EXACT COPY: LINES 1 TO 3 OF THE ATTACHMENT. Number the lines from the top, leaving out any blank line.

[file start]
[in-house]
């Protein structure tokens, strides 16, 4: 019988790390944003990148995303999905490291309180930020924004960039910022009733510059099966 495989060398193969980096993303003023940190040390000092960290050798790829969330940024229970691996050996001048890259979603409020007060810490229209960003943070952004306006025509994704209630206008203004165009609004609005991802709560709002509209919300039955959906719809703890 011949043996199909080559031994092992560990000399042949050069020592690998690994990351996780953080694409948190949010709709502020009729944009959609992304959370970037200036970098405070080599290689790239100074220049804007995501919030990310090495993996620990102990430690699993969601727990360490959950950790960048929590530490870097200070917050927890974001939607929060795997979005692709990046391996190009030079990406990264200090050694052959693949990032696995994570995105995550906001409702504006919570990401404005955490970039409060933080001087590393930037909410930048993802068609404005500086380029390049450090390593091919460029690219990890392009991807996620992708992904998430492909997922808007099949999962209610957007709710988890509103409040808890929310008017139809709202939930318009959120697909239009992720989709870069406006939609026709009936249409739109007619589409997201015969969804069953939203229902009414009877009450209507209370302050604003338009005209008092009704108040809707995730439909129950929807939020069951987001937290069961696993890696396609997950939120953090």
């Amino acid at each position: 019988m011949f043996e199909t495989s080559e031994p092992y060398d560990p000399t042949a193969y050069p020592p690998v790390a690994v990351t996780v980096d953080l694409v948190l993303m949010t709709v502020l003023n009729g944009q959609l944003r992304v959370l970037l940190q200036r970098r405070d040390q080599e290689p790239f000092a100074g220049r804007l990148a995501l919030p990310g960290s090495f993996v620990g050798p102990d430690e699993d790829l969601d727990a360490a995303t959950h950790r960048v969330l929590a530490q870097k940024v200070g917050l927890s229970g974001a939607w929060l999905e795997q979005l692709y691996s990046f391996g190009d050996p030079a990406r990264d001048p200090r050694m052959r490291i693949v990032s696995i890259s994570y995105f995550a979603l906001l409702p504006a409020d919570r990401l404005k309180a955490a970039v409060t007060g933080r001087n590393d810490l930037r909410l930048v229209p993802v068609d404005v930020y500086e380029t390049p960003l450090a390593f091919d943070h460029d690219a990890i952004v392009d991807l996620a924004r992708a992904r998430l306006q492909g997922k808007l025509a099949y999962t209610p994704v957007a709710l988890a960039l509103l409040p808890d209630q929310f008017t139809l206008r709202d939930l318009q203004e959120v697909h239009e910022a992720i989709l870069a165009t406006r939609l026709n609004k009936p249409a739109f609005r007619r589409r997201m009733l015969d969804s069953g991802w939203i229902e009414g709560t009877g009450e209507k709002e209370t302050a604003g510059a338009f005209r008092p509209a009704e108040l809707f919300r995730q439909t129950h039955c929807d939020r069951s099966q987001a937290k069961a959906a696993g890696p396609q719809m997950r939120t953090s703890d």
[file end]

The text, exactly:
[in-house]
């Protein structure tokens, strides 16, 4: 019988790390944003990148995303999905490291309180930020924004960039910022009733510059099966 495989060398193969980096993303003023940190040390000092960290050798790829969330940024229970691996050996001048890259979603409020007060810490229209960003943070952004306006025509994704209630206008203004165009609004609005991802709560709002509209919300039955959906719809703890 011949043996199909080559031994092992560990000399042949050069020592690998690994990351996780953080694409948190949010709709502020009729944009959609992304959370970037200036970098405070080599290689790239100074220049804007995501919030990310090495993996620990102990430690699993969601727990360490959950950790960048929590530490870097200070917050927890974001939607929060795997979005692709990046391996190009030079990406990264200090050694052959693949990032696995994570995105995550906001409702504006919570990401404005955490970039409060933080001087590393930037909410930048993802068609404005500086380029390049450090390593091919460029690219990890392009991807996620992708992904998430492909997922808007099949999962209610957007709710988890509103409040808890929310008017139809709202939930318009959120697909239009992720989709870069406006939609026709009936249409739109007619589409997201015969969804069953939203229902009414009877009450209507209370302050604003338009005209008092009704108040809707995730439909129950929807939020069951987001937290069961696993890696396609997950939120953090």
């Amino acid at each position: 019988m011949f043996e199909t495989s080559e031994p092992y060398d560990p000399t042949a193969y050069p020592p690998v790390a690994v990351t996780v980096d953080l694409v948190l993303m949010t709709v502020l003023n009729g944009q959609l944003r992304v959370l970037l940190q200036r970098r405070d040390q080599e290689p790239f000092a100074g220049r804007l990148a995501l919030p990310g960290s090495f993996v620990g050798p102990d430690e699993d790829l969601d727990a360490a995303t959950h950790r960048v969330l929590a530490q870097k940024v200070g917050l927890s229970g974001a939607w929060l999905e795997q979005l692709y691996s990046f391996g190009d050996p030079a990406r990264d001048p200090r050694m052959r490291i693949v990032s696995i890259s994570y995105f995550a979603l906001l409702p504006a409020d919570r990401l404005k309180a955490a970039v409060t007060g933080r001087n590393d810490l930037r909410l930048v229209p993802v068609d404005v930020y500086e380029t390049p960003l450090a390593f091919d943070h460029d690219a990890i952004v392009d991807l996620a924004r992708a992904r998430l306006q492909g997922k808007l025509a099949y999962t209610p994704v957007a709710l988890a960039l509103l409040p808890d209630q929310f008017t139809l206008r709202d939930l318009q203004e959120v697909h239009e910022a992720i989709l870069a165009t406006r939609l026709n609004k009936p249409a739109f609005r007619r589409r997201m009733l015969d969804s069953g991802w939203i229902e009414g709560t009877g009450e209507k709002e209370t302050a604003g510059a338009f005209r008092p509209a009704e108040l809707f919300r995730q439909t129950h039955c929807d939020r069951s099966q987001a937290k069961a959906a696993g890696p396609q719809m997950r939120t953090s703890d």